Not that I’m complaining. For all that it’s an absolute monarchy with a slightly wonky reputation in the area of human rights, Oman is a spectacular country – and this three-day adventure swiftly proceeds from the sprawling modern metropolis of Muscat to the desert and back, via the Gulf of Oman coastline and the Al Hajar mountains, the highest in the region.
The Germanic butting of heads particularly concerns the use of 3.0-litre V6 engines. The entire UK Amarok line-up upsized from four-bangers to V6 power in late 2016, topped by a 221bhp model capable of 0-62mph in 8.0sec.
The X-Class then arrived in 2017 with the promise of an even more powerful 255bhp V6 – although this couldn’t quite distract most interested parties from the reality that Mercedes’ pick-up was a Nissan Navara in disguise, and at the moment is still only available to buy with the Japanese manufacturer’s four-cylinder units.
Mercedes might have gotten away with the power advantage if hadn’t also started telling the world that the X-Class was the first truly premium pick-up. Which I suspect rather got up VW’s nose.
’Kind of a pissing contest’
As such, later in 2017 Volkswagen revealed a 255bhp Amarok ‘concept’ of its own, and blow me down with a feather if it there isn’t a trio of engineering prototypes for the production version of this very model waiting for us when we step off the plane from Heathrow.
In other words, VW has rather neatly managed to get us behind the wheel of its latest, maddest and baddest V6 pick-up – which hasn’t really been officially confirmed up until this very point – while Mercedes is still merely bragging about its singular V6 variant no-one has yet been able to drive.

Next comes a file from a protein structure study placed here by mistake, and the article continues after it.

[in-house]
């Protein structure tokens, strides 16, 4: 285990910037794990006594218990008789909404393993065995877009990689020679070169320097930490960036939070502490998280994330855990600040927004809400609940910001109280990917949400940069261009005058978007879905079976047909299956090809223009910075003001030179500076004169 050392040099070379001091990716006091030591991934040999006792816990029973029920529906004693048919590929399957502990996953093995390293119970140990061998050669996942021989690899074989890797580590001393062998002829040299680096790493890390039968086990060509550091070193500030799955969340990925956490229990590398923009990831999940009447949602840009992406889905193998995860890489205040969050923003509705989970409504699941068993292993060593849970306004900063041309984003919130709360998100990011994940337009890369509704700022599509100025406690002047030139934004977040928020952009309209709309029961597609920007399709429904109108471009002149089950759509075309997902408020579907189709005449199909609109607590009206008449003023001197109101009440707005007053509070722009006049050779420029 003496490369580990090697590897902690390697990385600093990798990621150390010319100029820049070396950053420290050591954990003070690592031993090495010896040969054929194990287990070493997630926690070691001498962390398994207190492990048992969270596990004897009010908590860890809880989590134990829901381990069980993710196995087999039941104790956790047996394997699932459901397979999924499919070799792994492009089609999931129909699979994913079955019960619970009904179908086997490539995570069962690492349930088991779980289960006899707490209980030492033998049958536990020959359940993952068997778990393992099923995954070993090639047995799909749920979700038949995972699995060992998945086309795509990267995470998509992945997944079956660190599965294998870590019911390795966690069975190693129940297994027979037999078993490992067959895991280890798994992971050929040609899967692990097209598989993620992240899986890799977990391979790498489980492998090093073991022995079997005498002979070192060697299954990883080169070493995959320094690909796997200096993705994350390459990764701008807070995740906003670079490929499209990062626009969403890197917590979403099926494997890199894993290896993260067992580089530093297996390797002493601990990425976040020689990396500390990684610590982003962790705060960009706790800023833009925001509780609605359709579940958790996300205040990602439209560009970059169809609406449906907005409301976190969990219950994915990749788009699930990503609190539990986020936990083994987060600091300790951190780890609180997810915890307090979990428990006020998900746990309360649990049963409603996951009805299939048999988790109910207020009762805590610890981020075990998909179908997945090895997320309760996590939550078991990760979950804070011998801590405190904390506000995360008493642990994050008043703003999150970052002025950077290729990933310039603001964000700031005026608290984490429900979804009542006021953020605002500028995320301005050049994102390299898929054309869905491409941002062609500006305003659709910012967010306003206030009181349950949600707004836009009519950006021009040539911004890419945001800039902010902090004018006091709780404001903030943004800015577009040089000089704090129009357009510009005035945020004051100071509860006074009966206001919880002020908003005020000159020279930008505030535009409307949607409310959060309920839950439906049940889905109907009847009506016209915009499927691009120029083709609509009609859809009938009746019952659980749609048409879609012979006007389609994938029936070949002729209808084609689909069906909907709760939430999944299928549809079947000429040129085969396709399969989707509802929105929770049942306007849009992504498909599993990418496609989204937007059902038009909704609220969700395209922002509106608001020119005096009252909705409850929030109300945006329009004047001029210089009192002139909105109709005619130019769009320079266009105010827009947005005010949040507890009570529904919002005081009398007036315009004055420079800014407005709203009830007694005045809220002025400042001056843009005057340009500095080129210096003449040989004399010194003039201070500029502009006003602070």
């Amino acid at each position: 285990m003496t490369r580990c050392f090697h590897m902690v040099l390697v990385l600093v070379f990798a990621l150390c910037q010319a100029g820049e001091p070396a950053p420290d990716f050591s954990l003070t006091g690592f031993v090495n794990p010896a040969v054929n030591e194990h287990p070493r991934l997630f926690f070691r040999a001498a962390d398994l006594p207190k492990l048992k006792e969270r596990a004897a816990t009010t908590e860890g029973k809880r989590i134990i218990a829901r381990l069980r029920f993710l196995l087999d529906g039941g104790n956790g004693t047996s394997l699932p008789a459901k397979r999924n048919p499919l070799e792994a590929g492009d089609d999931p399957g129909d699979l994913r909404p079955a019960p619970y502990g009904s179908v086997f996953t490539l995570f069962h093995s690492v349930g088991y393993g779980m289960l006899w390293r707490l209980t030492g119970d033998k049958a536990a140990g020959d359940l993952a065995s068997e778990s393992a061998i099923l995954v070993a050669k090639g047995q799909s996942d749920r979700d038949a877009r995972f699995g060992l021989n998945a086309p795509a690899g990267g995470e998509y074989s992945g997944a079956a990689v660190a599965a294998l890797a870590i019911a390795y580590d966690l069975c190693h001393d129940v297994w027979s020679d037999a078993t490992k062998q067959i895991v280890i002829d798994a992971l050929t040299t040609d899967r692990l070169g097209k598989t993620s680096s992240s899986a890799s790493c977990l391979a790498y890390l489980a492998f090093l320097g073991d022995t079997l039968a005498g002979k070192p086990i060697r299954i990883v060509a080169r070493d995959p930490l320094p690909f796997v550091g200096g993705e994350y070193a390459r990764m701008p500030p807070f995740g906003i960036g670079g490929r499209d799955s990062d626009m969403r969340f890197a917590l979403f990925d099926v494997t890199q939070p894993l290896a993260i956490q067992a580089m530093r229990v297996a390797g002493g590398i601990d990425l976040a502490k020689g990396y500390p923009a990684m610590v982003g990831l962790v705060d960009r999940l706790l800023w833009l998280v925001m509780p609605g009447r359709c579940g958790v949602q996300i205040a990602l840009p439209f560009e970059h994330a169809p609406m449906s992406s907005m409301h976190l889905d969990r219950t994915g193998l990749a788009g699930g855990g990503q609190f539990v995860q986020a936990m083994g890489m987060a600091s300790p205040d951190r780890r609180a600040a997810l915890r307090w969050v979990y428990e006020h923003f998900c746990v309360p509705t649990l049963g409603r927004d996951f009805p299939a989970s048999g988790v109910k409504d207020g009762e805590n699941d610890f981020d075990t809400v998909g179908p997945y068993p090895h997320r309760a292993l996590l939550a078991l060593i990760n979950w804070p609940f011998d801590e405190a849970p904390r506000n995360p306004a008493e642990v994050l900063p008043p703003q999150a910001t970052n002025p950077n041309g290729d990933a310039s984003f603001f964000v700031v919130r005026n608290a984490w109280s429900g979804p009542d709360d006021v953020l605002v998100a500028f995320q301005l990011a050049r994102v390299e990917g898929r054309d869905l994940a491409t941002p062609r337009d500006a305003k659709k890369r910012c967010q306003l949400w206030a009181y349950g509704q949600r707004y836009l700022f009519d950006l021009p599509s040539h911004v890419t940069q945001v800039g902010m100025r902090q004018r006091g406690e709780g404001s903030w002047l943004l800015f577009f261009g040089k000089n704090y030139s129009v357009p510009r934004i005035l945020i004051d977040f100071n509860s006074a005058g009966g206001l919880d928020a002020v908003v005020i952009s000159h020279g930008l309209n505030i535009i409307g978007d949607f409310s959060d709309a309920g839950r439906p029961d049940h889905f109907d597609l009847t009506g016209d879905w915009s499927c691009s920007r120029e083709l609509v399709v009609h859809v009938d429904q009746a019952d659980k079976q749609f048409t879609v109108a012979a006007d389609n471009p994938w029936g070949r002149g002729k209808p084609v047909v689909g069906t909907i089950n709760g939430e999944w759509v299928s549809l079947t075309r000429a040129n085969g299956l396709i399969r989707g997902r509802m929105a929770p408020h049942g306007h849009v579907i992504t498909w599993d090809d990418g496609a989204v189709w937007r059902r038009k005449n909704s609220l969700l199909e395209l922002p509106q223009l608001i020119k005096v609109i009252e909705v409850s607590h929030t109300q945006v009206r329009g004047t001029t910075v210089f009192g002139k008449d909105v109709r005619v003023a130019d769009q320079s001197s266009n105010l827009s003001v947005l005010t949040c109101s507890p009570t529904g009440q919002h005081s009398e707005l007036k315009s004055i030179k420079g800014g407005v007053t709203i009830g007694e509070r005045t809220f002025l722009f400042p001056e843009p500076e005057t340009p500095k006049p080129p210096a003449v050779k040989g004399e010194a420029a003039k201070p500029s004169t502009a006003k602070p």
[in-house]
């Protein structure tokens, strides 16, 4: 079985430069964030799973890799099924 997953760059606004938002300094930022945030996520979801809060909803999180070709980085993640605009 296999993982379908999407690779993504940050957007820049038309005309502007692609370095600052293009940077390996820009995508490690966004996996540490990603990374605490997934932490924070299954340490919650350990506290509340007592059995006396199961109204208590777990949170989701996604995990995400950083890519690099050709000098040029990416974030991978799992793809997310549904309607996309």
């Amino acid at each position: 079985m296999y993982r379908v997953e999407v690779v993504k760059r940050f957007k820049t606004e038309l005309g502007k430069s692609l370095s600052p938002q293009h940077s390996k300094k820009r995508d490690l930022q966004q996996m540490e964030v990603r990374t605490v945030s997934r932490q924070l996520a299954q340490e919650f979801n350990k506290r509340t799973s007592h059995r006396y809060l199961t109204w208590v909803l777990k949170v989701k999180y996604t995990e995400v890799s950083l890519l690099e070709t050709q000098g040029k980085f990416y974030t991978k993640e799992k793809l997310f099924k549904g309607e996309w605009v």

What’s more, just to ram VW’s market position home, not only are there are multiple examples of the entire four-part Amarok V6 range – including the entry-level 161bhp version – surrounding the three 255bhp models in Muscat airport car park, it turns out the new version overboosts up to 268bhp when required. Eat that, Mercedes.
VW Commercial Vehicles comms boss Andreas Gottwald candidly admits this is indeed ‘kind of a pissing contest.’ But if that’s the case, it’s one that Volkswagen appears to be winning – at least until Mercedes gets around to revealing the hinted-at X-Class AMG variant.
And even then VW may still have the advantage when it comes to the all-important – in pick-up terms – matter of torque. This new 255bhp Amarok glories in 428lb ft of the muscular stuff, whereas the X-Class’s Navara underpinnings limit its 255bhp V6 to 406lb ft, a figure already available to owners of the existing 221bhp Volkswagen.